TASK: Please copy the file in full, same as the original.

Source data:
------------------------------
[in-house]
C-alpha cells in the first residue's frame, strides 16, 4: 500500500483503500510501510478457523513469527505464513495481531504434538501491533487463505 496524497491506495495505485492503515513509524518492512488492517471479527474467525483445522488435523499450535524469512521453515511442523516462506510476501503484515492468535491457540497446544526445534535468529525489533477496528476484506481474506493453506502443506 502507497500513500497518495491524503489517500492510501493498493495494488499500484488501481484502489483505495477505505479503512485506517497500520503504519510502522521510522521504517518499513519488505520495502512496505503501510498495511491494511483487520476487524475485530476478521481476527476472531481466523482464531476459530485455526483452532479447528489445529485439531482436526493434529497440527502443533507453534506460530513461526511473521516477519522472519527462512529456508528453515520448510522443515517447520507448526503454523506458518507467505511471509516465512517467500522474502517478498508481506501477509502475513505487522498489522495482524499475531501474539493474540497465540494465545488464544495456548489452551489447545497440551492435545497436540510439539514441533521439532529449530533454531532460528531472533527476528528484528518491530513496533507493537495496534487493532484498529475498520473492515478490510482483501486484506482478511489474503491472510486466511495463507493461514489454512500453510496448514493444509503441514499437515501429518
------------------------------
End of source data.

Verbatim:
[in-house]
C-alpha cells in the first residue's frame, strides 16, 4: 500500500483503500510501510478457523513469527505464513495481531504434538501491533487463505 496524497491506495495505485492503515513509524518492512488492517471479527474467525483445522488435523499450535524469512521453515511442523516462506510476501503484515492468535491457540497446544526445534535468529525489533477496528476484506481474506493453506502443506 502507497500513500497518495491524503489517500492510501493498493495494488499500484488501481484502489483505495477505505479503512485506517497500520503504519510502522521510522521504517518499513519488505520495502512496505503501510498495511491494511483487520476487524475485530476478521481476527476472531481466523482464531476459530485455526483452532479447528489445529485439531482436526493434529497440527502443533507453534506460530513461526511473521516477519522472519527462512529456508528453515520448510522443515517447520507448526503454523506458518507467505511471509516465512517467500522474502517478498508481506501477509502475513505487522498489522495482524499475531501474539493474540497465540494465545488464544495456548489452551489447545497440551492435545497436540510439539514441533521439532529449530533454531532460528531472533527476528528484528518491530513496533507493537495496534487493532484498529475498520473492515478490510482483501486484506482478511489474503491472510486466511495463507493461514489454512500453510496448514493444509503441514499437515501429518